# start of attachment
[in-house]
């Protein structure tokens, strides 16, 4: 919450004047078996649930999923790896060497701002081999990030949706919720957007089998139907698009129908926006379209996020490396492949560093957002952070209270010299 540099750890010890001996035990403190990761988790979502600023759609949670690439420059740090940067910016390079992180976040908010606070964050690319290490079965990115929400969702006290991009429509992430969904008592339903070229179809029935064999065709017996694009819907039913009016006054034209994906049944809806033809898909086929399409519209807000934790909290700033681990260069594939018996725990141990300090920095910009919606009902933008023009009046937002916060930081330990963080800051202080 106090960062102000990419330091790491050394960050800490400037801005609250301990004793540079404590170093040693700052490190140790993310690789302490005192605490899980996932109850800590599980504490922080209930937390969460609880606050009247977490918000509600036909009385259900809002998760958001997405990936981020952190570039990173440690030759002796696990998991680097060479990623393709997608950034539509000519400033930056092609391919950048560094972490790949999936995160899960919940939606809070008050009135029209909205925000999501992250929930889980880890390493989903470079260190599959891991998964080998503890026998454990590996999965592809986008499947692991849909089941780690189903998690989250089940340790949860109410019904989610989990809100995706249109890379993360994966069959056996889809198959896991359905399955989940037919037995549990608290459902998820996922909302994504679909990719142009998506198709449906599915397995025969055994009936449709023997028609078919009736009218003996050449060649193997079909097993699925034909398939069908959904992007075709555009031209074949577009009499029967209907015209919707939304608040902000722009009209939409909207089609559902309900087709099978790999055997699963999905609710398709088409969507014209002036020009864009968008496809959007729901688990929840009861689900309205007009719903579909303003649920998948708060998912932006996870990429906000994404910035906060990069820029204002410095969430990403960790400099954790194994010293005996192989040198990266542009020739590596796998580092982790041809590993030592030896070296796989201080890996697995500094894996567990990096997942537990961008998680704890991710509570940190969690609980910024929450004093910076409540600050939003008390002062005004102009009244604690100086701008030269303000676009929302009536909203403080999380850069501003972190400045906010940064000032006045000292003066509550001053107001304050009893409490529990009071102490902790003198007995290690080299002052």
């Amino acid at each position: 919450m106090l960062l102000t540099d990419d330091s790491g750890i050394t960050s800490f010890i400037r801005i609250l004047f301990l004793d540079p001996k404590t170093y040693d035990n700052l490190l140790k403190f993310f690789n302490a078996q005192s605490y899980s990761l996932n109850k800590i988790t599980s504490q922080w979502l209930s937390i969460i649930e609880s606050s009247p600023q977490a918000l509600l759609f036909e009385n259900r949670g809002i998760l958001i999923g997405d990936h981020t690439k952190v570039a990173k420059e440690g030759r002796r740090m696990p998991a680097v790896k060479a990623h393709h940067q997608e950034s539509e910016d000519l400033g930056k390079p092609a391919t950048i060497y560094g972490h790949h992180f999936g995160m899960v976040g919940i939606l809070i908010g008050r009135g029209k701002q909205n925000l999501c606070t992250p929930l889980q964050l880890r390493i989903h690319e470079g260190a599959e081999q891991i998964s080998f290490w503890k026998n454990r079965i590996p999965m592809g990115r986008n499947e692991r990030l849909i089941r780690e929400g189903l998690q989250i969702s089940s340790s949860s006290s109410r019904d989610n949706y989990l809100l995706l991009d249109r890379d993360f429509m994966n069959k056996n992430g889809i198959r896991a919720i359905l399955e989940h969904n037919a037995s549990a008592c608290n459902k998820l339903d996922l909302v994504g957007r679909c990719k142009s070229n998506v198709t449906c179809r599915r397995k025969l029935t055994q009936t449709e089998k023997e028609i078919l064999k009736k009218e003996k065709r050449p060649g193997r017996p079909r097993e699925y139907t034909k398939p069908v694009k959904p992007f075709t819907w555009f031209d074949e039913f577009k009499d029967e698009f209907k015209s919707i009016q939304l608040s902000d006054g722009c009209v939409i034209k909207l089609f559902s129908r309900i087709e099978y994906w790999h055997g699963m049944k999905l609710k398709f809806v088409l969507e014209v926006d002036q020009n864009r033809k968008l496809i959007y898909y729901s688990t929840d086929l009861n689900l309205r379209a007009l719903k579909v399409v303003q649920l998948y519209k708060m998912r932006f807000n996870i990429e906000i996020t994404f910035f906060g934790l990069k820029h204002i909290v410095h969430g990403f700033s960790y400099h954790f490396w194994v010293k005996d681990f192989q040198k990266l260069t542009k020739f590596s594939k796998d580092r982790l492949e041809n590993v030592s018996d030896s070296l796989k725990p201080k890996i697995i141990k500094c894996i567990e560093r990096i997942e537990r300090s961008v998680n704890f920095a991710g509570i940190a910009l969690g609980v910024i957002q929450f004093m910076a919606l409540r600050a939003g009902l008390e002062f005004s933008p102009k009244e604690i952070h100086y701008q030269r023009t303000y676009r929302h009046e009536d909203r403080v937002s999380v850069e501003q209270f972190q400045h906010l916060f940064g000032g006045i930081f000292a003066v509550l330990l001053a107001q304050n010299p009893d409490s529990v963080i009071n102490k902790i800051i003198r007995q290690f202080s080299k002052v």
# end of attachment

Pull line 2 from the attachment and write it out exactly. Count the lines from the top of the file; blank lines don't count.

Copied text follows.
């Protein structure tokens, strides 16, 4: 919450004047078996649930999923790896060497701002081999990030949706919720957007089998139907698009129908926006379209996020490396492949560093957002952070209270010299 540099750890010890001996035990403190990761988790979502600023759609949670690439420059740090940067910016390079992180976040908010606070964050690319290490079965990115929400969702006290991009429509992430969904008592339903070229179809029935064999065709017996694009819907039913009016006054034209994906049944809806033809898909086929399409519209807000934790909290700033681990260069594939018996725990141990300090920095910009919606009902933008023009009046937002916060930081330990963080800051202080 106090960062102000990419330091790491050394960050800490400037801005609250301990004793540079404590170093040693700052490190140790993310690789302490005192605490899980996932109850800590599980504490922080209930937390969460609880606050009247977490918000509600036909009385259900809002998760958001997405990936981020952190570039990173440690030759002796696990998991680097060479990623393709997608950034539509000519400033930056092609391919950048560094972490790949999936995160899960919940939606809070008050009135029209909205925000999501992250929930889980880890390493989903470079260190599959891991998964080998503890026998454990590996999965592809986008499947692991849909089941780690189903998690989250089940340790949860109410019904989610989990809100995706249109890379993360994966069959056996889809198959896991359905399955989940037919037995549990608290459902998820996922909302994504679909990719142009998506198709449906599915397995025969055994009936449709023997028609078919009736009218003996050449060649193997079909097993699925034909398939069908959904992007075709555009031209074949577009009499029967209907015209919707939304608040902000722009009209939409909207089609559902309900087709099978790999055997699963999905609710398709088409969507014209002036020009864009968008496809959007729901688990929840009861689900309205007009719903579909303003649920998948708060998912932006996870990429906000994404910035906060990069820029204002410095969430990403960790400099954790194994010293005996192989040198990266542009020739590596796998580092982790041809590993030592030896070296796989201080890996697995500094894996567990990096997942537990961008998680704890991710509570940190969690609980910024929450004093910076409540600050939003008390002062005004102009009244604690100086701008030269303000676009929302009536909203403080999380850069501003972190400045906010940064000032006045000292003066509550001053107001304050009893409490529990009071102490902790003198007995290690080299002052």